The Securities and Exchange Commission (SEC) in the US is seeking input on how retail brokers, wealth managers and robo-advisers are designing digital customer engagement tools. The aim of the consultation, which comprises almost 400 questions, is to assess if the digital tools used by financial advice firms should be governed by existing rules or require new ones.
The Chairman of the SEC, Gary Gensler said that “its rules may need updating to account for an artificial intelligence-led revolution in predictive analytics, differential marketing and behavioural prompts designed to optimise customer engagement.”
The SEC is therefore requesting information and public comment on the design and strategies behind digital interactions with investors.
“While new technologies can bring us greater access and product choice, they also raise questions as to whether we as investors are appropriately protected when we trade and get financial advice,” the SEC chairman said.
The review of rules by the SEC was prompted by January’s GameStop saga. Shares of GameStop soared in January after retail investors congregating on Reddit and trading on low-cost brokerage platforms bought shares in the video game retailer, causing big losses for hedge funds that had shorted the stock. As volatility soared, retail broker Robinhood curbed buying in GameStop and other stocks because it could not provide the cash its clearinghouse required to guarantee those trades during the two days it takes them to settle.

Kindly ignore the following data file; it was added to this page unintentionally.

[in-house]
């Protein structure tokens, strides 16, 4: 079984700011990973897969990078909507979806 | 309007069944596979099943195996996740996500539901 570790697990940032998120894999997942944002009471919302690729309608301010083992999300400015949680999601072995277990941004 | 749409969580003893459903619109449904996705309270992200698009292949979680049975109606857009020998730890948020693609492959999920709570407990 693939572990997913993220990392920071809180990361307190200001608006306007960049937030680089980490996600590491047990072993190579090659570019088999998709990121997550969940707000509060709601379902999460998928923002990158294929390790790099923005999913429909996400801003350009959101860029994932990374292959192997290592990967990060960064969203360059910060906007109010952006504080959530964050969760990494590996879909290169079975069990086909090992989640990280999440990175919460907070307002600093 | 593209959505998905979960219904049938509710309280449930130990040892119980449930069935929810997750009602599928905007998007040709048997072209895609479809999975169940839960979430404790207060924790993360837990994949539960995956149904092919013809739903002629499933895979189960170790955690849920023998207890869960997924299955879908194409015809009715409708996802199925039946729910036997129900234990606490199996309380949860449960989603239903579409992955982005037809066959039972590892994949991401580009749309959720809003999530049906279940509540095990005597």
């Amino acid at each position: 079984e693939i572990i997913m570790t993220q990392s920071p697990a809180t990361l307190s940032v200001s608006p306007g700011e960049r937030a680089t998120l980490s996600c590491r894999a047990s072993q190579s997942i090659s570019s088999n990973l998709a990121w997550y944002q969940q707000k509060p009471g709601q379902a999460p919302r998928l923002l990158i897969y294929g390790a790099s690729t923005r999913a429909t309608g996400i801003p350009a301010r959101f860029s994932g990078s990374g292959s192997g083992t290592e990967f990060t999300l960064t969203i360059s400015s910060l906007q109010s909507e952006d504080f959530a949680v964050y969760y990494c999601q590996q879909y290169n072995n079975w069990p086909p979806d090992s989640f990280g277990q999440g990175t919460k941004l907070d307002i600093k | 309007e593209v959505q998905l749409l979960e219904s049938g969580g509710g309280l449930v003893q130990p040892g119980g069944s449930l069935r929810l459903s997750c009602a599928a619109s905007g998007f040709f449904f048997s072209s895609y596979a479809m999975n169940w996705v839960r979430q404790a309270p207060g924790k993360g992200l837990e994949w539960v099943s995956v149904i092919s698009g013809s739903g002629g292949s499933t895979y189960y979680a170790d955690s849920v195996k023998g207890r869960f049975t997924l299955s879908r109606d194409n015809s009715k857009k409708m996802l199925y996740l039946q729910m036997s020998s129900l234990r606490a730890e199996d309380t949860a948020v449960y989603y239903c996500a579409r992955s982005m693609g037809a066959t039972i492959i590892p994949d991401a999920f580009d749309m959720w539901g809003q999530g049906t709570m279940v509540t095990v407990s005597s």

Part of the focus of the consultation is on optimised platforms that could be making what qualifies as recommendations or provision of financial advice to investors. The SEC is seeking input into how trading apps entice retail customers using game-like features such as points, rewards, bonuses, and competitions, with Robinhood one platform that has been under scrutiny over its gamification of buying and selling stocks.
But the SEC is also seeking to understand the tools and technology investment advisers use to develop and provide investment advice to their clients. The SEC is interested in advisers’ growing use of AI for robo-advice to create investment strategies, develop advice and increase revenue and consultation questions include: who oversees those platforms, how advisers and clients might be affected by them, and potential risks to advisers, clients, and markets.
Another focus of the consultation is the potential for systemic risk attached to market concentration with the securities industry’s outsourcing to just a few cloud-computing providers that rely on AI to process massive data volumes. Financial market participants most commonly outsource data storage and computer processing to cloud services including Amazon Web Services, Microsoft Azure and Alphabet’s Google Cloud.
Questions the SEC is asking include: what terms of service do investment advisers put in place with cloud service providers in connection with the potential for loss of service or loss of data?; how do investment advisers interact with clients when the platform is unavailable – for example, when the adviser has lost internet service or when the platform is undergoing maintenance?.
The request for input is intended to provide a forum for market participants, investors and other interested participants to share their perspectives. The consultation closes on 1 October. All comments will be posted on the SEC’s website.
This article is general information only.